(6) Identification paper of the representatives. For representatives of foreign nationality, copy of passport of the country he holds should be submitted. For compatriots from Hong Kong and Macao, copy of certification for his returning to his hometown and permanent resident identification should be submitted. If a domestic personnel is to take the post of representative or chief representative, approval and identification from Beijing Foreign Enterprise Service Corporation (FESCO) are needed.


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Q9. How to establish an equity joint venture in China?

Equity joint ventures are the second most common manner in which foreign companies enter the China market and the preferred manner for cooperation where the Chinese government and Chinese businesses are concerned. Joint ventures are usually established to exploit the market knowledge, preferential market treatment, and manufacturing capability of the Chinese side along with the technology, manufacturing know-how, and marketing experience of the foreign partner.

Normally operation of a joint venture is limited to a fixed period of time from thirty to fifty years. In some cases an unlimited period of operation can be approved, especially when the transfer of advanced technology is involved. Profit and risk sharing in a joint venture are proportionate to the equity of each partner in the joint venture, except in cases of a breach of the joint venture contract.

Share holdings in a joint venture are usually non-negotiable and cannot be transferred without approval from the Chinese government. Investors are restricted from withdrawing registered capital during the live of the joint venture contract. Regulations surrounding the transfer of shares with only the approval of the board of directors and without approval from government authorities will probably evolve over time as the size and number of international joint ventures grow.

There are specific requirements for the management structure of a joint venture but either party can hold the position as chairman of the board of directors. A minimum of 25% of the capital must be contributed by the foreign partner(s). There is no minimum investment for the Chinese partner(s).

It is preferable that foreign exchange accounts are balanced in order to remit profits abroad so that the repatriated foreign exchange is offset by exports from the joint venture. With the elimination of foreign exchange certificates and the further opening of the China market, this requirement is becoming more and more relaxed.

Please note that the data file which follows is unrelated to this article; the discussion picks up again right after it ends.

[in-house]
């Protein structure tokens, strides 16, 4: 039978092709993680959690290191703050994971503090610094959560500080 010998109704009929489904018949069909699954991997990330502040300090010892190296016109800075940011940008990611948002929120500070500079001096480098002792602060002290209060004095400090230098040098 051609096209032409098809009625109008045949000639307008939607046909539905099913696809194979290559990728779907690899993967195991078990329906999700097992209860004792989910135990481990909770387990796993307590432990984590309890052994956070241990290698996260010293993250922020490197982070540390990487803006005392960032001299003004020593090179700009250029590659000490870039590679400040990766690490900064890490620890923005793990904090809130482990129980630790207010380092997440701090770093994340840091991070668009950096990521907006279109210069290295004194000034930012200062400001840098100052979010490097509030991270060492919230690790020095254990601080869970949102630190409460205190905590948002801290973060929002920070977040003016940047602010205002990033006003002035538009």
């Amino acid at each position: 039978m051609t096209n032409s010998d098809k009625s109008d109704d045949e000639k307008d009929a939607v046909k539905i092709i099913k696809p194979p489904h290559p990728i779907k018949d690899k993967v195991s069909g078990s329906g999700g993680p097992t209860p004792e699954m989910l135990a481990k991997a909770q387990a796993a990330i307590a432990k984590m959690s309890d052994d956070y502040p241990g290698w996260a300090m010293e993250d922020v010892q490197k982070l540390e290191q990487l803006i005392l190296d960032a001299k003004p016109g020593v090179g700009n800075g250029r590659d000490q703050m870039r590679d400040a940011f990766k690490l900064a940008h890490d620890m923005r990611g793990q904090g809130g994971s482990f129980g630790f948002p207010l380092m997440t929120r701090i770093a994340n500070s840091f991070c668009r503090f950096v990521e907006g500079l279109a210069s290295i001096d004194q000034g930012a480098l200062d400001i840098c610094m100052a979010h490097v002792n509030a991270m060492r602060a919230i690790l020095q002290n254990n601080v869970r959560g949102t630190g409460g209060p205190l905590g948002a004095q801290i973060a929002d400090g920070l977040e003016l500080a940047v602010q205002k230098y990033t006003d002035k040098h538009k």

The permissible debt to equity ratio of a joint venture is regulated depending on the size of the joint venture. In situations where the sum of debt and equity is less than US$ 3 million, equity must constitute 70% of the total investment. In joint ventures where the sum of the debt and equity is more than US$ 3 million but less than US$ 10 million, equity must constitute at least half of the total investment. In cases where the sum of the debt and equity is more than US$ 10 million but less than US$ 30 million, 40% of the total investment must be in the form of equity. When the total investment exceeds US$ 30 million, at least a third of the sum of the debt and equity must be equity.

Equity can include cash, buildings, equipment, materials, intellectual property rights, and land-use rights but cannot include labor. The value of any equipment, materials, intellectual property rights, or land-use rights must be approved by government authorities before the joint venture can be approved.

After a joint venture is registered, the entity is considered a Chinese legal entity and must abide by all Chinese laws. As a Chinese legal entity, a joint venture is free to hire Chinese nationals without the interference from government employment industries as long as they abide by Chinese labor law. Joint ventures are also able to purchase land and build their own buildings, privileges prevented to representative offices.

Q10. How to set up a cooperative joint venture in China?

In a cooperative venture, the parties involved may operate as separate legal entities and bear liabilities independently rather than as a single entity. A cooperative venture may also be registered as a limited liability entity resembling an equity joint venture in operation, structure, and status as a Chinese legal entity.

There is no minimum foreign contribution required to initiate a cooperative venture, allowing a foreign company to take part in an enterprise where they preferred to remain a minor shareholder. The contributions made by the investors are not required to be expressed in a monetary value and can include excluded in the equity joint venture process can be contributed such as labor, resources, and services. Profits in a cooperative venture are divided according to the terms of the cooperative venture contract rather than by investment share, allowing a more flexible schedule for return on investment in cases where one investor provides cash while the other party's investment is primarily in kind.

Greater flexibility in the structuring of a cooperative venture is also permissible including the structure of the organization, management, and assets. There is no term for unlimited terms in cooperative ventures, but also no provisions for the term of the duration. The term of the cooperative venture contract may be renewed subject to the consent of the parties involved and approval from the examination and approval authorities. The foreign investor is permitted to withdraw their registered capital or a portion thereof from the cooperative venture during the duration of the cooperative venture contract.

Because of the unique privileges and added features offered to the foreign party in a cooperative venture, trade unions must be allowed to represent the employees in employment matters to protect the interests of the employees.